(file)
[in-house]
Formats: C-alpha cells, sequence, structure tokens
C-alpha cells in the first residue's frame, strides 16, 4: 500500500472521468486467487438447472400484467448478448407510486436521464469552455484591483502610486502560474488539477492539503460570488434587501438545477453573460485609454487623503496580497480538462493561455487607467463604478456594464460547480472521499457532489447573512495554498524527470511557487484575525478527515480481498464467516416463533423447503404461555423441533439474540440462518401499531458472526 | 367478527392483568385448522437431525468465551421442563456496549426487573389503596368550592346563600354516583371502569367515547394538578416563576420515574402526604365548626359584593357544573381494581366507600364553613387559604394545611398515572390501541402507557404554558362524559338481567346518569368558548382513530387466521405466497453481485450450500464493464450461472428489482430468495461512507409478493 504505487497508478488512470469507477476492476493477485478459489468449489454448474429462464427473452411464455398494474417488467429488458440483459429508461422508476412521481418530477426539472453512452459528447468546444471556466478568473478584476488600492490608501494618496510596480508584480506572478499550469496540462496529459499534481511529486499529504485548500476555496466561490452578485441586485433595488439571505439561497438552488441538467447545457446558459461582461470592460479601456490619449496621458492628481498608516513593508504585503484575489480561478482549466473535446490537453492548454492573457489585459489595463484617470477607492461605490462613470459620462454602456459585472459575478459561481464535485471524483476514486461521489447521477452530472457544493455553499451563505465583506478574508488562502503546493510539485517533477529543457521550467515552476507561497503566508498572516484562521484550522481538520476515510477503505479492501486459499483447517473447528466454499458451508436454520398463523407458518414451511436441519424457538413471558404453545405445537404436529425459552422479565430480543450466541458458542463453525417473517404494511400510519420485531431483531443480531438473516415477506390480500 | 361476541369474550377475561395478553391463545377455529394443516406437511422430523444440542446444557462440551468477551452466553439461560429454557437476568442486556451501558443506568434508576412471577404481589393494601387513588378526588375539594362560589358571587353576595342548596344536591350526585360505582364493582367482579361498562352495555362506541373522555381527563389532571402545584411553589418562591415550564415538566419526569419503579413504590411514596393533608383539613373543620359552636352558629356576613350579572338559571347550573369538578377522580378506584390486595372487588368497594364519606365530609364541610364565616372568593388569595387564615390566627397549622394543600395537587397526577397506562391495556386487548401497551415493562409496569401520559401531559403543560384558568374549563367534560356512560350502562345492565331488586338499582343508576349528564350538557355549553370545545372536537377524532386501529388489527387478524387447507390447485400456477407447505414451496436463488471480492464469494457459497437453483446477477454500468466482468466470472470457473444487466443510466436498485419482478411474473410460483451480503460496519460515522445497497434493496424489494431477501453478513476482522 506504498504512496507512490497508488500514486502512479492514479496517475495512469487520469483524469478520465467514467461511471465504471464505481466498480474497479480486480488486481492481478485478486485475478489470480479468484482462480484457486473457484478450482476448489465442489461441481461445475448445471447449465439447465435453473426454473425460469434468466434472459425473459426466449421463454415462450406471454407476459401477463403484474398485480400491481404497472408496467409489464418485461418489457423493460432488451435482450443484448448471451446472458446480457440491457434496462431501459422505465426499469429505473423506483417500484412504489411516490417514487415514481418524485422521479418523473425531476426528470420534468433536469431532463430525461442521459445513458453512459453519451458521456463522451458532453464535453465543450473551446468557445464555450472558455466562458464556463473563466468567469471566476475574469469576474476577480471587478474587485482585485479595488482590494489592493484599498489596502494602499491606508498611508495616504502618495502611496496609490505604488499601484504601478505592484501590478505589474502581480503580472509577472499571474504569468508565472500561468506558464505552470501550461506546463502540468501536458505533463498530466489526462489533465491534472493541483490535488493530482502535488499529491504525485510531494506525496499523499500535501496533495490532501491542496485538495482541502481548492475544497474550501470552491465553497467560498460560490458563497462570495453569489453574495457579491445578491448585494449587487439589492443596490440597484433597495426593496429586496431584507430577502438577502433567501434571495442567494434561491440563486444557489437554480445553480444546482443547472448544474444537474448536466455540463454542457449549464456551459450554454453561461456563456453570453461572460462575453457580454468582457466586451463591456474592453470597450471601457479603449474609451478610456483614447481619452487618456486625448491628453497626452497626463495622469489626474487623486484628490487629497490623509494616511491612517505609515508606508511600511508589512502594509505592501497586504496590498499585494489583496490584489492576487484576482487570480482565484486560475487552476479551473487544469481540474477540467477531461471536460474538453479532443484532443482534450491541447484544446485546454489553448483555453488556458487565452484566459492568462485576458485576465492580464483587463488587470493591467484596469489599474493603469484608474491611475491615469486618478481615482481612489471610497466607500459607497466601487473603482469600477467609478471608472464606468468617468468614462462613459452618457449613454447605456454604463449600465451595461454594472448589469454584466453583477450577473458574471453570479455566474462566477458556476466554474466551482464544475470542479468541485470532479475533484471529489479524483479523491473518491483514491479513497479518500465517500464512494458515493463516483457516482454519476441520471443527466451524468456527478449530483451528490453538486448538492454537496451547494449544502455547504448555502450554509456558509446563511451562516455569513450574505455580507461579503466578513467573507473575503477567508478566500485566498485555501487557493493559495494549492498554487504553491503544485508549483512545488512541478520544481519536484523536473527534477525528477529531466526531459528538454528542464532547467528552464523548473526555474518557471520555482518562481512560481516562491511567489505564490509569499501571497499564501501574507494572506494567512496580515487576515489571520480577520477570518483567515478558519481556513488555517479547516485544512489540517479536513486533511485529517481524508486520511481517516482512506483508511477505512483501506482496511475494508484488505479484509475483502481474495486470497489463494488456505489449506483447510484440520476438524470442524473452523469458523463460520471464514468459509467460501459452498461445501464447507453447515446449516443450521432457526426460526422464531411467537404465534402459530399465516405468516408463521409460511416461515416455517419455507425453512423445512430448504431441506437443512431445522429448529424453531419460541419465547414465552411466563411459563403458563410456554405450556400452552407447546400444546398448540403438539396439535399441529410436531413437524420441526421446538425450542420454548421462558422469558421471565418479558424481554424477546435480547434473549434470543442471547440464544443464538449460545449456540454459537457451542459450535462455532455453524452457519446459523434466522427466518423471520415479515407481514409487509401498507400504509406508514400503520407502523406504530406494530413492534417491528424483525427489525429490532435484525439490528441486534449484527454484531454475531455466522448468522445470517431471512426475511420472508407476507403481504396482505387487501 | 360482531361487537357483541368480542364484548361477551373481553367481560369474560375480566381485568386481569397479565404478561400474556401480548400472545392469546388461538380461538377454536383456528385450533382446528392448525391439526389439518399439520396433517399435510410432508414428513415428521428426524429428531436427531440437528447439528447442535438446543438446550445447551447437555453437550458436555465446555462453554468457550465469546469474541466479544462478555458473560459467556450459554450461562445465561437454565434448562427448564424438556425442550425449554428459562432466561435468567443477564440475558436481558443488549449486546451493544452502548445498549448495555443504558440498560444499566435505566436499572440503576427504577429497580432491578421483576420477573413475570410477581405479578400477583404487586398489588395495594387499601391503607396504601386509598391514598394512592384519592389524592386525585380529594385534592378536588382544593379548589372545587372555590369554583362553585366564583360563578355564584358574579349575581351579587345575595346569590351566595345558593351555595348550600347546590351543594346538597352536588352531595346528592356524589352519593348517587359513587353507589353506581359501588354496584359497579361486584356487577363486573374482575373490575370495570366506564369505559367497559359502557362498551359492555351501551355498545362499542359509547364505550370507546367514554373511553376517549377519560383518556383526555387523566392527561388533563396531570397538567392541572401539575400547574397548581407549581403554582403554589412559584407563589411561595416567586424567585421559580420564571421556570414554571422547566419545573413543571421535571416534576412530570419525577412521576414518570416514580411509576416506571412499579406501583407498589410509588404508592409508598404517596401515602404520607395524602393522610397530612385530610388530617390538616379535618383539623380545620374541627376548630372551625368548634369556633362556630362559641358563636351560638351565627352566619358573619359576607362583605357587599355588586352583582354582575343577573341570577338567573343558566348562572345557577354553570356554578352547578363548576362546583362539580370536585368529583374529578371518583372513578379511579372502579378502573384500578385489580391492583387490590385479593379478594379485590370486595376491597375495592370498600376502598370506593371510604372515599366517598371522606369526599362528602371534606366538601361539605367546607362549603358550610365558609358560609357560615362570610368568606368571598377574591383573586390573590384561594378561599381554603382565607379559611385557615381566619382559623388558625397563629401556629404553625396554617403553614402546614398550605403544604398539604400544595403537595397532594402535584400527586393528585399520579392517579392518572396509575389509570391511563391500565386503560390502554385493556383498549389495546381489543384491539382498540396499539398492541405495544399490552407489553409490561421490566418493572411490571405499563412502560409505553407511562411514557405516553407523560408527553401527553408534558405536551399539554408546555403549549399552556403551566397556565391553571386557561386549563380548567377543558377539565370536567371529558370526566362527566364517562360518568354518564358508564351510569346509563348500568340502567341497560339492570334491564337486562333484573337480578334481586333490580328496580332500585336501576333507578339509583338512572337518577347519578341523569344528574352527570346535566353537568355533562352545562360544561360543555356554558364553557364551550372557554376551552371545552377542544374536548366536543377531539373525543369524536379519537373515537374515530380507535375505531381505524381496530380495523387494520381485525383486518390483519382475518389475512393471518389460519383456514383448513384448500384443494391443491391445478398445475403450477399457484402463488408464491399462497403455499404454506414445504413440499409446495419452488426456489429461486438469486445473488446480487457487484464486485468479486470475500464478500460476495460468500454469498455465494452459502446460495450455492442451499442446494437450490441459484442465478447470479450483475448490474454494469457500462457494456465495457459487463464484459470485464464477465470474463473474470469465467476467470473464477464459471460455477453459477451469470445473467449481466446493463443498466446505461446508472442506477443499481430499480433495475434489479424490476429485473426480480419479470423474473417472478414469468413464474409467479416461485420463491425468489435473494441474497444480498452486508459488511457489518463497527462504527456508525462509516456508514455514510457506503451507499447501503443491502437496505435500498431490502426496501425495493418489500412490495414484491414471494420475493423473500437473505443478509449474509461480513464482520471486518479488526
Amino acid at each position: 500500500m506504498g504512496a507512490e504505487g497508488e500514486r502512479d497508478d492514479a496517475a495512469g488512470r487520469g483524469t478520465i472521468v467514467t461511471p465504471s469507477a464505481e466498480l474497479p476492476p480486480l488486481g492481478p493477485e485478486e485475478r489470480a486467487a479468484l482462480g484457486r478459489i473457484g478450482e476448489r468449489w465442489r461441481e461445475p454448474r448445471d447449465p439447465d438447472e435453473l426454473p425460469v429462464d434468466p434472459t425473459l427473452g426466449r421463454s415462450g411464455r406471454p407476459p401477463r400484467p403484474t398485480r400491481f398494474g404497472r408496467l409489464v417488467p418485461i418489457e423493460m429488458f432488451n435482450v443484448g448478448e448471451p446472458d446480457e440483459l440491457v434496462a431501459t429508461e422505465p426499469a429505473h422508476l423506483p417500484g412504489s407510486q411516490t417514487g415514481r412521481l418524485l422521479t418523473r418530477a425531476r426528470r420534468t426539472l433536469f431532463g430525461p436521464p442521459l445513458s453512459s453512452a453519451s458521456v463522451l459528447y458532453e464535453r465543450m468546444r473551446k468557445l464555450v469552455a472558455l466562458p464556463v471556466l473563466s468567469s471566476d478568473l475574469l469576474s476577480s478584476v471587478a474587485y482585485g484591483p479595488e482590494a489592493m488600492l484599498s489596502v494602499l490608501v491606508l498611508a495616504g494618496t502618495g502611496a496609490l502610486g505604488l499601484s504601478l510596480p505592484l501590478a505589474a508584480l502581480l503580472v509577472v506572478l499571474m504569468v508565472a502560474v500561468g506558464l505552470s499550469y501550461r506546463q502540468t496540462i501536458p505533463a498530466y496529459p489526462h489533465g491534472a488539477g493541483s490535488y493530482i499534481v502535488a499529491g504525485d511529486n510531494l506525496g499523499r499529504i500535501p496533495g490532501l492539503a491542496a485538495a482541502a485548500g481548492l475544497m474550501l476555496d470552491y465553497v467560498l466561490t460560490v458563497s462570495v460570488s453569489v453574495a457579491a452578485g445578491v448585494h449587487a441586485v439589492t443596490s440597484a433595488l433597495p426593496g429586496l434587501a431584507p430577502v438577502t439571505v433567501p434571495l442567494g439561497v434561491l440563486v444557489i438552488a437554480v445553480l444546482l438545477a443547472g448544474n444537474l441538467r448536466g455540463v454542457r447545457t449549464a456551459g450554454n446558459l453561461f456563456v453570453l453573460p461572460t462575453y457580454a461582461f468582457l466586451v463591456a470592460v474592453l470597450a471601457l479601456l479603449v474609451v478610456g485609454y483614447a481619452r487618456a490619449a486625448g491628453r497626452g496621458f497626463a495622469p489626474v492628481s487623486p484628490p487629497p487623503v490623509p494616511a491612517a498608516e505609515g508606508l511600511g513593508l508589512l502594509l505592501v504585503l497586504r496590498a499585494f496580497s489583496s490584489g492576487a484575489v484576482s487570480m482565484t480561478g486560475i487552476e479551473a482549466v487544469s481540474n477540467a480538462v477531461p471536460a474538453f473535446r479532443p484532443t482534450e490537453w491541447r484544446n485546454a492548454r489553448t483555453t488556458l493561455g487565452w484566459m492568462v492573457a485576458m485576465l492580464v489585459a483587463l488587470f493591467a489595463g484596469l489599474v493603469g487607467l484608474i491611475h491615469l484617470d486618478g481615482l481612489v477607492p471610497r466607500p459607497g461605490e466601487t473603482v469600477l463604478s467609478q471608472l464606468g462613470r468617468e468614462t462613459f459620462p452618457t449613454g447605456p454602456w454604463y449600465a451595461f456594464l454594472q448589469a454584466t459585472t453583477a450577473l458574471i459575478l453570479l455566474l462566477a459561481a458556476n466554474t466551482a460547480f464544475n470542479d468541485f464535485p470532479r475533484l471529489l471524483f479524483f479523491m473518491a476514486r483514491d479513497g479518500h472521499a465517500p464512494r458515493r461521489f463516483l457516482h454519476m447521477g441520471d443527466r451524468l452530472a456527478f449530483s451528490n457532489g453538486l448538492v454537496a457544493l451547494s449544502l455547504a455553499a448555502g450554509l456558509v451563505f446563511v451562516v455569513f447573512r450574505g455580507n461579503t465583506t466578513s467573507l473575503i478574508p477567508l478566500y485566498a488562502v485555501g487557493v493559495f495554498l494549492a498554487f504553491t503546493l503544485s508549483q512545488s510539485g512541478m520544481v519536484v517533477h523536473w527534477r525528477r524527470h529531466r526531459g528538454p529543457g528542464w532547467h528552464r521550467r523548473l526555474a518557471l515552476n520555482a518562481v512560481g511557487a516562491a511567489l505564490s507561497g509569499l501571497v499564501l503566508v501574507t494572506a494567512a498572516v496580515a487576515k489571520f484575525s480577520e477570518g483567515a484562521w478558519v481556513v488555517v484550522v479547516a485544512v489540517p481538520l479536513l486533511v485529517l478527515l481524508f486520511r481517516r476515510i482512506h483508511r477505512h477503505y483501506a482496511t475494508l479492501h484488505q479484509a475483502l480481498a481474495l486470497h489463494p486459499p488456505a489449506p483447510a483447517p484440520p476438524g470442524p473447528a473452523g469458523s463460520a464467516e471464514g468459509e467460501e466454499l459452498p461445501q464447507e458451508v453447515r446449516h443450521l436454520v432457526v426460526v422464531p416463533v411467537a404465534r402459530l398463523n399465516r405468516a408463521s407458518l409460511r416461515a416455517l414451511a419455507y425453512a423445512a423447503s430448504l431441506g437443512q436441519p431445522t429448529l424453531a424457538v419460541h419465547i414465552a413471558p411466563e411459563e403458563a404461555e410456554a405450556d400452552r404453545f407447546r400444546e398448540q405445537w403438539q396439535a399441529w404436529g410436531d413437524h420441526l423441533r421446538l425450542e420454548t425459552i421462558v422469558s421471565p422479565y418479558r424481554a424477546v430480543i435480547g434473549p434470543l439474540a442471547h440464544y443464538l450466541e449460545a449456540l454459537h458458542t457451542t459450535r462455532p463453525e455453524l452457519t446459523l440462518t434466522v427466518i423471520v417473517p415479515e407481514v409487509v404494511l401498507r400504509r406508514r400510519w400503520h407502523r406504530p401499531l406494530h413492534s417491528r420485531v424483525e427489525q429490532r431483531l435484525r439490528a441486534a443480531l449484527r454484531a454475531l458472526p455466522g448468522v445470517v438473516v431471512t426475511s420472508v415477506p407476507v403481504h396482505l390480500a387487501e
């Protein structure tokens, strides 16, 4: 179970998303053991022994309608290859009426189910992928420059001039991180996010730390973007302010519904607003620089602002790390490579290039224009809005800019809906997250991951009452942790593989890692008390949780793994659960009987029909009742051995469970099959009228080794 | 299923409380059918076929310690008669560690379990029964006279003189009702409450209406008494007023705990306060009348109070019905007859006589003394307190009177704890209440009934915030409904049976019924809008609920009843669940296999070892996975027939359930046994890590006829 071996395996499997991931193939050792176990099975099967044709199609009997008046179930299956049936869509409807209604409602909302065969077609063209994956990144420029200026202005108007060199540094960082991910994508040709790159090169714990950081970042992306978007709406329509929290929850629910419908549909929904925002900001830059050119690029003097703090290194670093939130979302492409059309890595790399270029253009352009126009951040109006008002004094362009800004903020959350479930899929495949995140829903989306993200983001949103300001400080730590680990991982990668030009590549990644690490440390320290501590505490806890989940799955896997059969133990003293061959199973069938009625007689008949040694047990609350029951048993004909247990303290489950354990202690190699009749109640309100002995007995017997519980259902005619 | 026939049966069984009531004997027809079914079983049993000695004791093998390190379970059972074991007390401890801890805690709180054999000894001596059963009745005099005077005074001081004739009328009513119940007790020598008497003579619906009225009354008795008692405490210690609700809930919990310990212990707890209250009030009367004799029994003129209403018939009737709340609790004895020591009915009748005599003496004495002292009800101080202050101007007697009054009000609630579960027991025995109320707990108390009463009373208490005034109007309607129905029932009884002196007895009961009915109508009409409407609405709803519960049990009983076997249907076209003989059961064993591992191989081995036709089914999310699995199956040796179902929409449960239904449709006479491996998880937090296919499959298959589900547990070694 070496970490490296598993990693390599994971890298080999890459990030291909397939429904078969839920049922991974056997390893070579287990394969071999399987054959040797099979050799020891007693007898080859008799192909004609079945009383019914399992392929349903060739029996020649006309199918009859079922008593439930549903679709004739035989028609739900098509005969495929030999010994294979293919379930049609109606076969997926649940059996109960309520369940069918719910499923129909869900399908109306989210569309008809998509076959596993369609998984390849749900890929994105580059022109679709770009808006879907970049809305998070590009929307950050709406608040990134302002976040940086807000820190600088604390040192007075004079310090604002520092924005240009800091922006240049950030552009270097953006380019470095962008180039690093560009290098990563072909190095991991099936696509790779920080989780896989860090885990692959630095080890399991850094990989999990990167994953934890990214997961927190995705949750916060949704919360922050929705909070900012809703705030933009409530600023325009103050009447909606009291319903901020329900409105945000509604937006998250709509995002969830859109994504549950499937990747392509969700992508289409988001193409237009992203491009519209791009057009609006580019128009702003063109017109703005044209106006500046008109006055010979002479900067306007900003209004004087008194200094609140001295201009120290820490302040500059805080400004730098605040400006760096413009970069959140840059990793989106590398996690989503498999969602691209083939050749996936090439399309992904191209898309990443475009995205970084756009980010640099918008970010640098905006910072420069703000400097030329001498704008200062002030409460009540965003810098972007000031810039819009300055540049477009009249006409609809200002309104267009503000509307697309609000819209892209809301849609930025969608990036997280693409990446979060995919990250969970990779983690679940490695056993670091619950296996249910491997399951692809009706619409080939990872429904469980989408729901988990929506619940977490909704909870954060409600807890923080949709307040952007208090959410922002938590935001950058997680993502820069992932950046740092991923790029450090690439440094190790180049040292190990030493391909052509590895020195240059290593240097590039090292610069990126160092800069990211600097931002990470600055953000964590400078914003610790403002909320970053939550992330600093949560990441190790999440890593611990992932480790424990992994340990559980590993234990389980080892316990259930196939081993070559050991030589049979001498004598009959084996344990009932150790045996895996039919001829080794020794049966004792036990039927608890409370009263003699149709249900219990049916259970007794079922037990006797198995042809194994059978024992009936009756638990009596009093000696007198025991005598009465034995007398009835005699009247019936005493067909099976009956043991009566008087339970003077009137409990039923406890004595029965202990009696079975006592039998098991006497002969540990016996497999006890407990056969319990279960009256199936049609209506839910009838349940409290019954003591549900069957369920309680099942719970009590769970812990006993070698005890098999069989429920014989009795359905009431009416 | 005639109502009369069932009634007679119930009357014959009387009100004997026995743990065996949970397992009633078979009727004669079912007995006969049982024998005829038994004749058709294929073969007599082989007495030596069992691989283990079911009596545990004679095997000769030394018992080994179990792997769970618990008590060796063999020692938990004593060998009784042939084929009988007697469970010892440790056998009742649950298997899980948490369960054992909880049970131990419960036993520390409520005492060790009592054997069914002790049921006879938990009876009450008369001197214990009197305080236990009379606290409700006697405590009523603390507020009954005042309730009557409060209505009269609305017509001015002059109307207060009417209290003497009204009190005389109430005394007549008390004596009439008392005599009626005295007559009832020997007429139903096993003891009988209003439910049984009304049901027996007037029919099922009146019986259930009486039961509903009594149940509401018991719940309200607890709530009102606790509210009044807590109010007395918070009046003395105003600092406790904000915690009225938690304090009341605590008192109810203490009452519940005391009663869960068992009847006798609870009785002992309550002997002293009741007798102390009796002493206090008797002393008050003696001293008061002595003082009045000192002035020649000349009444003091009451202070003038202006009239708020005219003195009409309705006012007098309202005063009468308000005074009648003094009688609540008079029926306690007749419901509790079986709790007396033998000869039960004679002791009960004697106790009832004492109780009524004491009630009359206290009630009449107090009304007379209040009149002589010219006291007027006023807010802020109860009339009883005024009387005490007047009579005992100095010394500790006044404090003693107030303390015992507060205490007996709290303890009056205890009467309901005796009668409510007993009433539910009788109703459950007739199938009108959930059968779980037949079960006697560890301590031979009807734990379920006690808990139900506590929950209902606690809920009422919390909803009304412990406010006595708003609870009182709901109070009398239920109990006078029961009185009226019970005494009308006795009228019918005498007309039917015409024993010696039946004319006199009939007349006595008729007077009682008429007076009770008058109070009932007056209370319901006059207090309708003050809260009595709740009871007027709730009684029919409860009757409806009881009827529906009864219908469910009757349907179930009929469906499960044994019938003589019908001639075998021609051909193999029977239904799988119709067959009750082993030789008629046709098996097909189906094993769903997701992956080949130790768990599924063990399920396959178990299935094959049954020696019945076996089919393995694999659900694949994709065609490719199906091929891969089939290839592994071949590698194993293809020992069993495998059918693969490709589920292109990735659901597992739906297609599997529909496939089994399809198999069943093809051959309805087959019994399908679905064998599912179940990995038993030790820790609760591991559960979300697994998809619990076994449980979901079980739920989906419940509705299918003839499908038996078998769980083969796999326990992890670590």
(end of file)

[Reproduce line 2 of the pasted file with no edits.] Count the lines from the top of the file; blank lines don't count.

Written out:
Formats: C-alpha cells, sequence, structure tokens